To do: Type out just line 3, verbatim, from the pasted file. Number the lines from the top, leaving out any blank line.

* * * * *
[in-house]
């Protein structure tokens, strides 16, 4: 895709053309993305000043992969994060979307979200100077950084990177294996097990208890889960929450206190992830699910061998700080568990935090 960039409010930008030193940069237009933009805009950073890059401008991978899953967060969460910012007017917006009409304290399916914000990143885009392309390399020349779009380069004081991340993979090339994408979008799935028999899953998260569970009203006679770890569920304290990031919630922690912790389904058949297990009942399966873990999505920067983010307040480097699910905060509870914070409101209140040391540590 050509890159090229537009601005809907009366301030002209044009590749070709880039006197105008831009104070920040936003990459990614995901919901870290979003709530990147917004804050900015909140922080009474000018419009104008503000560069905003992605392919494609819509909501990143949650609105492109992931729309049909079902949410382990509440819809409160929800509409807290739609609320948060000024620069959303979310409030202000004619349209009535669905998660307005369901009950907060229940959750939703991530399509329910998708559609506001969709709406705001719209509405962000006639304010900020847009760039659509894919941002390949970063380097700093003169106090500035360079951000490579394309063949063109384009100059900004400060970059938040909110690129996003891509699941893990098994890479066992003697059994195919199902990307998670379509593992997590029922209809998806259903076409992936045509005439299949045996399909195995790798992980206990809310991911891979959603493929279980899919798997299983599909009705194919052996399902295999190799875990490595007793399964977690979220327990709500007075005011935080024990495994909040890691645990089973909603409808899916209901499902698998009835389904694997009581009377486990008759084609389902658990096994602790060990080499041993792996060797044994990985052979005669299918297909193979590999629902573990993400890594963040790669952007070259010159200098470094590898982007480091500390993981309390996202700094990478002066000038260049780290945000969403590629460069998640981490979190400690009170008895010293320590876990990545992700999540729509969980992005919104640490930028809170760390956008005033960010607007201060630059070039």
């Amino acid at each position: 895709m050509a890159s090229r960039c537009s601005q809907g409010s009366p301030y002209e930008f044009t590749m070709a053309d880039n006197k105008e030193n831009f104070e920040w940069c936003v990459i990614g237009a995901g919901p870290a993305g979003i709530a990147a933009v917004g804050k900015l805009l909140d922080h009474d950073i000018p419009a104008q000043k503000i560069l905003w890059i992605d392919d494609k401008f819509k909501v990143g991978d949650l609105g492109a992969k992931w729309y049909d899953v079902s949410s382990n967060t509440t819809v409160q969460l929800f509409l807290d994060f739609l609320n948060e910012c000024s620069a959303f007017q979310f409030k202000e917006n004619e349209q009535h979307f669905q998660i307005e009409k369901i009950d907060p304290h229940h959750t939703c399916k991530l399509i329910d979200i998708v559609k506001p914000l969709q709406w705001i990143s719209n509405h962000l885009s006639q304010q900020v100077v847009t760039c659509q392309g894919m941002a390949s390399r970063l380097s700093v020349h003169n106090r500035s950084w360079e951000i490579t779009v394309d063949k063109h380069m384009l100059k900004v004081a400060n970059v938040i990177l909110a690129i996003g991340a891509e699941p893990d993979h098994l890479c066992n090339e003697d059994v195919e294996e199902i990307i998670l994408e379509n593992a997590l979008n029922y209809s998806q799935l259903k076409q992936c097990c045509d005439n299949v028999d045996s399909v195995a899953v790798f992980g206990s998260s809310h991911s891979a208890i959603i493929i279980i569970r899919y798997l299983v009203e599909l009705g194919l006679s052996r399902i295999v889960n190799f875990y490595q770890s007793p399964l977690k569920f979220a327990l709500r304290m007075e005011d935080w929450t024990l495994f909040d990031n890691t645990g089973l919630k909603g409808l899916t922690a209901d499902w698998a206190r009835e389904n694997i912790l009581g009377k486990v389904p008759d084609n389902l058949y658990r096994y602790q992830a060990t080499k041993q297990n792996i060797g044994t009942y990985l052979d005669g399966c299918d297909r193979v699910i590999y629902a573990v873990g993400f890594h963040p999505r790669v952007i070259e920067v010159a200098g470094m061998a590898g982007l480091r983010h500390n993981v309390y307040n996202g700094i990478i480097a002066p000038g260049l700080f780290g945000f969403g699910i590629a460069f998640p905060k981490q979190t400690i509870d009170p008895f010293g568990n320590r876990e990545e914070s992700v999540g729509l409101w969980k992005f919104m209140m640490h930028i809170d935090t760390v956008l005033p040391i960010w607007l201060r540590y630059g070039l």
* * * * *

């Amino acid at each position: 895709m050509a890159s090229r960039c537009s601005q809907g409010s009366p301030y002209e930008f044009t590749m070709a053309d880039n006197k105008e030193n831009f104070e920040w940069c936003v990459i990614g237009a995901g919901p870290a993305g979003i709530a990147a933009v917004g804050k900015l805009l909140d922080h009474d950073i000018p419009a104008q000043k503000i560069l905003w890059i992605d392919d494609k401008f819509k909501v990143g991978d949650l609105g492109a992969k992931w729309y049909d899953v079902s949410s382990n967060t509440t819809v409160q969460l929800f509409l807290d994060f739609l609320n948060e910012c000024s620069a959303f007017q979310f409030k202000e917006n004619e349209q009535h979307f669905q998660i307005e009409k369901i009950d907060p304290h229940h959750t939703c399916k991530l399509i329910d979200i998708v559609k506001p914000l969709q709406w705001i990143s719209n509405h962000l885009s006639q304010q900020v100077v847009t760039c659509q392309g894919m941002a390949s390399r970063l380097s700093v020349h003169n106090r500035s950084w360079e951000i490579t779009v394309d063949k063109h380069m384009l100059k900004v004081a400060n970059v938040i990177l909110a690129i996003g991340a891509e699941p893990d993979h098994l890479c066992n090339e003697d059994v195919e294996e199902i990307i998670l994408e379509n593992a997590l979008n029922y209809s998806q799935l259903k076409q992936c097990c045509d005439n299949v028999d045996s399909v195995a899953v790798f992980g206990s998260s809310h991911s891979a208890i959603i493929i279980i569970r899919y798997l299983v009203e599909l009705g194919l006679s052996r399902i295999v889960n190799f875990y490595q770890s007793p399964l977690k569920f979220a327990l709500r304290m007075e005011d935080w929450t024990l495994f909040d990031n890691t645990g089973l919630k909603g409808l899916t922690a209901d499902w698998a206190r009835e389904n694997i912790l009581g009377k486990v389904p008759d084609n389902l058949y658990r096994y602790q992830a060990t080499k041993q297990n792996i060797g044994t009942y990985l052979d005669g399966c299918d297909r193979v699910i590999y629902a573990v873990g993400f890594h963040p999505r790669v952007i070259e920067v010159a200098g470094m061998a590898g982007l480091r983010h500390n993981v309390y307040n996202g700094i990478i480097a002066p000038g260049l700080f780290g945000f969403g699910i590629a460069f998640p905060k981490q979190t400690i509870d009170p008895f010293g568990n320590r876990e990545e914070s992700v999540g729509l409101w969980k992005f919104m209140m640490h930028i809170d935090t760390v956008l005033p040391i960010w607007l201060r540590y630059g070039l």